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Re: Aluminium vs Carbon Mast - Cost vs Benefit

Postby Flyboy » Tue Jun 08, 2021 4:39 pm

I recently ordered a new Gong Carbon mast. Assuming I eventually actually receive it, it will be an interesting comparison to their (previous generation) alu mast. Gong have elected to use an integrated mast/fuselage (like Go Foil). The advantage of this in terms of stiffness is obvious. Aluminum mast may be be inherently stiff, but the connection between the mast & the fuselage is subject to flex. I notice that Gong has beefed up both their new alu masts AND the new carbon masts - something that other brands have also done - presumably at the cost of added weight. It will be interesting to see how much difference - on the water - this makes.

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Re: Aluminium vs Carbon Mast - Cost vs Benefit

Postby OzBungy » Wed Jun 09, 2021 4:05 am

frequentflyer wrote:
Tue Jun 08, 2021 4:30 pm
I recently bought a new foil and intentionally went with aluminum for my mast. Everything else is carbon, but I went with the aluminum for two reasons: 1. It is stiffer than its carbon cousin for the brand that I bought and 2. I want my board to track downwind. ...
Good luck with that. The only time I have ever had a problem with a board escaping is when I have crashed my kite, got separated from the board, and the kite did not relaunch immediately. It almost relaunched but after a couple of minutes trying it settled on the water. By then the board had drifter out of reach. No matter how fast I swam I could not catch it.

The first time the board made it to the beach just in front of me. It was sitting in the shore break bouncing up and down on some rocks. Fortunately, being carbon, I was able to sand out the scratches and paint it and it was good as new. :D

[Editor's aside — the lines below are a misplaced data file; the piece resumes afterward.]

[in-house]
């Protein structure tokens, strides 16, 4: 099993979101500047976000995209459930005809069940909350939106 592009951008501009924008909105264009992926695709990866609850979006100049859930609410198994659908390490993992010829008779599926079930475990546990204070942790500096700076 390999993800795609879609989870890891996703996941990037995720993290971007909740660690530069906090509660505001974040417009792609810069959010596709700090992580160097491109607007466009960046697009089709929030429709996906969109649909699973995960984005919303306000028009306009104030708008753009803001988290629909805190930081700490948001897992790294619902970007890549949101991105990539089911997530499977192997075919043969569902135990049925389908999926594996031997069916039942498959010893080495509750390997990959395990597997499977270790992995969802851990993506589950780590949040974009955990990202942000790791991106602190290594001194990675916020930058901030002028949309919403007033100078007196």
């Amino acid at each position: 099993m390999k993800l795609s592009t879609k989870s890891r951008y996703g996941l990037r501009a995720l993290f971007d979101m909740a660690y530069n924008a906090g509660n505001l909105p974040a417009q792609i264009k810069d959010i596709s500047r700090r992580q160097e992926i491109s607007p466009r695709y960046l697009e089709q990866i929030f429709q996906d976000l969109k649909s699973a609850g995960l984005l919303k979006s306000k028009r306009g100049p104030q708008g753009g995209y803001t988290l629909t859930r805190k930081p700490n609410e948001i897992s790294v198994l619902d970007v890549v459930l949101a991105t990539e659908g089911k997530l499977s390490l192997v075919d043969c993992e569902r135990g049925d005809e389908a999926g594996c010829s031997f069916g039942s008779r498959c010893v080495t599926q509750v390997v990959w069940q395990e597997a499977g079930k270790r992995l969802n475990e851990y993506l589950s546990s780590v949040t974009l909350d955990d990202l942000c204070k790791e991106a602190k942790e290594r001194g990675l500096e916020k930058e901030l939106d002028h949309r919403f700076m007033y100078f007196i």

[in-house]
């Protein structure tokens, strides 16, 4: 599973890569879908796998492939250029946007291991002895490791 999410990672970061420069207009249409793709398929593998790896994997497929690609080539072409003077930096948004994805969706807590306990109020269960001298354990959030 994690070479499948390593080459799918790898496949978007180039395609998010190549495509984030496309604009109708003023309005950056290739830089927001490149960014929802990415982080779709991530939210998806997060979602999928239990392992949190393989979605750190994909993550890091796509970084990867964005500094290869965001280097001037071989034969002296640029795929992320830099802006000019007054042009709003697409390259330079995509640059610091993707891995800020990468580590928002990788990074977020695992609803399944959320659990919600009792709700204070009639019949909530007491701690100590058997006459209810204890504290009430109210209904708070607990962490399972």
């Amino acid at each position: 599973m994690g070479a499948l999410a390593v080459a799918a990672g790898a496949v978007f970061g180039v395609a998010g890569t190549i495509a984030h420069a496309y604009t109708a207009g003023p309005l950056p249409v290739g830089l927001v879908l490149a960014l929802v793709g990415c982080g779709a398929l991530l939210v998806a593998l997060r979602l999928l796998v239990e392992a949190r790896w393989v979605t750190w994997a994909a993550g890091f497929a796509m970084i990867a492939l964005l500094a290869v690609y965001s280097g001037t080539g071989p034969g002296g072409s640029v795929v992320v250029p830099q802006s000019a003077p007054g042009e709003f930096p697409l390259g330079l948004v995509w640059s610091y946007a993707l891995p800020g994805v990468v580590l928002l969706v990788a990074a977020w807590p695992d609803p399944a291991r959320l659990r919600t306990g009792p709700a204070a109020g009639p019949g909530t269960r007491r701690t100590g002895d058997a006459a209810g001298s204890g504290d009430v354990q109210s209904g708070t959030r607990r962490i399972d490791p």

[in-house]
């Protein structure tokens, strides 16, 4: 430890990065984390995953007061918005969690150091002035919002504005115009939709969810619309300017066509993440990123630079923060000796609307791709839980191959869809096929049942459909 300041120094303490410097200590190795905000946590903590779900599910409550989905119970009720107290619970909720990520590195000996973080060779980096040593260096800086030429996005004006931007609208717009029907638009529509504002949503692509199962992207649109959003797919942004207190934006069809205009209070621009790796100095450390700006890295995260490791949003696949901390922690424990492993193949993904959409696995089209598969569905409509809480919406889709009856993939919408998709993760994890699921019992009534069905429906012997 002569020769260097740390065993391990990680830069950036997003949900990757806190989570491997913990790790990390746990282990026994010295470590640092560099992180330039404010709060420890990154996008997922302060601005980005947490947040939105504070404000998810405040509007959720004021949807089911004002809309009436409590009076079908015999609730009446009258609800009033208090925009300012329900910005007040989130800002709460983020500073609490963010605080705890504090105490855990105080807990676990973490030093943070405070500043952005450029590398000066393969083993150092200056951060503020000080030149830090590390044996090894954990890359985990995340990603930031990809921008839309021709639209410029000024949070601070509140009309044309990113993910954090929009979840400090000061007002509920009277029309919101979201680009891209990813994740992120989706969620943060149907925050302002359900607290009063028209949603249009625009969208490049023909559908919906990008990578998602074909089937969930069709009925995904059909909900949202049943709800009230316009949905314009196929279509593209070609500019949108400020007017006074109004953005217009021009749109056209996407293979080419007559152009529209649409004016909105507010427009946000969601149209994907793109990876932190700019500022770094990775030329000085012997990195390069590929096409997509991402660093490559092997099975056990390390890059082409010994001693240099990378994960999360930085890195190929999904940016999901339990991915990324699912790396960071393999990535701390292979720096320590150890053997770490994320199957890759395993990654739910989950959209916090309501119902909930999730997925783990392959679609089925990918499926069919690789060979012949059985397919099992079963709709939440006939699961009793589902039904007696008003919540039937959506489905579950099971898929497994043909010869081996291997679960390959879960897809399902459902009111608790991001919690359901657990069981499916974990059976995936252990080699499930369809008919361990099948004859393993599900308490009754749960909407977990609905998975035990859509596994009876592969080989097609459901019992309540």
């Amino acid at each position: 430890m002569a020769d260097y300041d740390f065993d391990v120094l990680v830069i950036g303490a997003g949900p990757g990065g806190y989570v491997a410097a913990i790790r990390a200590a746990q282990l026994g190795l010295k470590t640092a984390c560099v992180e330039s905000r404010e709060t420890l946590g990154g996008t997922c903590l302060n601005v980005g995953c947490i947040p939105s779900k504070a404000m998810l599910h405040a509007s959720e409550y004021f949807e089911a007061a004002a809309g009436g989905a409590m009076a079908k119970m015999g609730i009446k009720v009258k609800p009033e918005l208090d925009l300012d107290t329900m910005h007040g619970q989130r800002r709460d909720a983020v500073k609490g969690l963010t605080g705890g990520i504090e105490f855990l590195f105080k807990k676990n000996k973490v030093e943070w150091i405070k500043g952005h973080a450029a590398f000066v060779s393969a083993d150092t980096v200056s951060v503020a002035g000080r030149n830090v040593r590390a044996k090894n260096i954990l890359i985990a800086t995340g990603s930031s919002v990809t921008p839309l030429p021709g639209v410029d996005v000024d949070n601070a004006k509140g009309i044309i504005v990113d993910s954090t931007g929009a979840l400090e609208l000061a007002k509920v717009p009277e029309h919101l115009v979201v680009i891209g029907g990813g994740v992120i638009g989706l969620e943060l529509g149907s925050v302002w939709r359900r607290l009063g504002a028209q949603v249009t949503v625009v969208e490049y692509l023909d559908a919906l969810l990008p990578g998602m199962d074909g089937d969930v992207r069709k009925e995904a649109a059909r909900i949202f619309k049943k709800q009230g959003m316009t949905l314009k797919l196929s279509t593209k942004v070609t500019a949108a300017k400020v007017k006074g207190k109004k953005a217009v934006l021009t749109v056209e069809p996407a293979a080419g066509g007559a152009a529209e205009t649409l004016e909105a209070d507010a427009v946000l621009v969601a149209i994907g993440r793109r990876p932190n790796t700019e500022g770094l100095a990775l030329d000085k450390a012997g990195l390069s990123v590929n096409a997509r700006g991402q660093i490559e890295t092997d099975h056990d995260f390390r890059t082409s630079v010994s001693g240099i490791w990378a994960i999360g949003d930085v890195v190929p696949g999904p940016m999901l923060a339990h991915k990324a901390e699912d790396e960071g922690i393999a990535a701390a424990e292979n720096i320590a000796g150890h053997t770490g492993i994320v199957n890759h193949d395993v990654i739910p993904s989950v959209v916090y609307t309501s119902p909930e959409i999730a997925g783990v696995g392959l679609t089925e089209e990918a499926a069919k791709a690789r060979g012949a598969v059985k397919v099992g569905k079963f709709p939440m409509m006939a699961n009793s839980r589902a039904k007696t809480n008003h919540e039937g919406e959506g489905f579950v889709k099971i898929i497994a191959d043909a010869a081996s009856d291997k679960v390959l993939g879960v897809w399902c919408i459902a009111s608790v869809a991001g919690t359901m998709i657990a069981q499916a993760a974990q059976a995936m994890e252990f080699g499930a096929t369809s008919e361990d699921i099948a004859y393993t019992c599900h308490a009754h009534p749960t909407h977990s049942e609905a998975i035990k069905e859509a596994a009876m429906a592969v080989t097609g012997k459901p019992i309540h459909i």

The second time the board got way ahead of me. I had to self rescue with the kite. I followed the board and we both came ashore at the same beach downwind. I saw a helpful person retrieve my board and put it safely up on the beach. When I got to shore the police were waiting just to make sure I was ok. I told them I was in no real danger. Self rescue is a well practiced skill. :-?

I "might" downgrade to aluminium if I wanted to mix and match components and fiddle about. I prefer to set up and ride. Carbon and deep tuttle for me. Some variation on one piece foil and fuselage is preferable. Zero aluminium is essential.

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Re: Aluminium vs Carbon Mast - Cost vs Benefit

Postby Flyboy » Wed Jun 09, 2021 5:11 am

OzBungy wrote:
Wed Jun 09, 2021 4:05 am
frequentflyer wrote:
Tue Jun 08, 2021 4:30 pm
I recently bought a new foil and intentionally went with aluminum for my mast. Everything else is carbon, but I went with the aluminum for two reasons: 1. It is stiffer than its carbon cousin for the brand that I bought and 2. I want my board to track downwind. ...
Good luck with that. The only time I have ever had a problem with a board escaping is when I have crashed my kite, got separated from the board, and the kite did not relaunch immediately. It almost relaunched but after a couple of minutes trying it settled on the water. By then the board had drifter out of reach. No matter how fast I swam I could not catch it.

The first time the board made it to the beach just in front of me. It was sitting in the shore break bouncing up and down on some rocks. Fortunately, being carbon, I was able to sand out the scratches and paint it and it was good as new. :D

The second time the board got way ahead of me. I had to self rescue with the kite. I followed the board and we both came ashore at the same beach downwind. I saw a helpful person retrieve my board and put it safely up on the beach. When I got to shore the police were waiting just to make sure I was ok. I told them I was in no real danger. Self rescue is a well practiced skill. :-?

I "might" downgrade to aluminium if I wanted to mix and match components and fiddle about. I prefer to set up and ride. Carbon and deep tuttle for me. Some variation on one piece foil and fuselage is preferable. Zero aluminium is essential.